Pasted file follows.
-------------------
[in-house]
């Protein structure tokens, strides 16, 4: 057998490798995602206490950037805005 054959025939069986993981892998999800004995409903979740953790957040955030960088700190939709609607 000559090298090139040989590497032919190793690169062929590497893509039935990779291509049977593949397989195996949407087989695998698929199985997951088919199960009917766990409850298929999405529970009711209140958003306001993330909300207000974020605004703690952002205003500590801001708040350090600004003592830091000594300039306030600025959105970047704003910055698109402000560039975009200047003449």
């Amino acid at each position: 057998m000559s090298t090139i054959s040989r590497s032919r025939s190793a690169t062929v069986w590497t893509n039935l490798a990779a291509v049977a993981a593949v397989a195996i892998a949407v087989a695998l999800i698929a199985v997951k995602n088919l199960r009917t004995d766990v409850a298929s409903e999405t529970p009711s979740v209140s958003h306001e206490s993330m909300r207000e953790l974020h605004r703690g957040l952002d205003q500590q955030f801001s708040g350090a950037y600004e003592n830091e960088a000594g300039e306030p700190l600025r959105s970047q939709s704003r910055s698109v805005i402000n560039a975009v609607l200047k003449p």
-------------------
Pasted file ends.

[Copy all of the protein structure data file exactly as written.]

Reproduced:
[in-house]
């Protein structure tokens, strides 16, 4: 057998490798995602206490950037805005 054959025939069986993981892998999800004995409903979740953790957040955030960088700190939709609607 000559090298090139040989590497032919190793690169062929590497893509039935990779291509049977593949397989195996949407087989695998698929199985997951088919199960009917766990409850298929999405529970009711209140958003306001993330909300207000974020605004703690952002205003500590801001708040350090600004003592830091000594300039306030600025959105970047704003910055698109402000560039975009200047003449």
């Amino acid at each position: 057998m000559s090298t090139i054959s040989r590497s032919r025939s190793a690169t062929v069986w590497t893509n039935l490798a990779a291509v049977a993981a593949v397989a195996i892998a949407v087989a695998l999800i698929a199985v997951k995602n088919l199960r009917t004995d766990v409850a298929s409903e999405t529970p009711s979740v209140s958003h306001e206490s993330m909300r207000e953790l974020h605004r703690g957040l952002d205003q500590q955030f801001s708040g350090a950037y600004e003592n830091e960088a000594g300039e306030p700190l600025r959105s970047q939709s704003r910055s698109v805005i402000n560039a975009v609607l200047k003449p």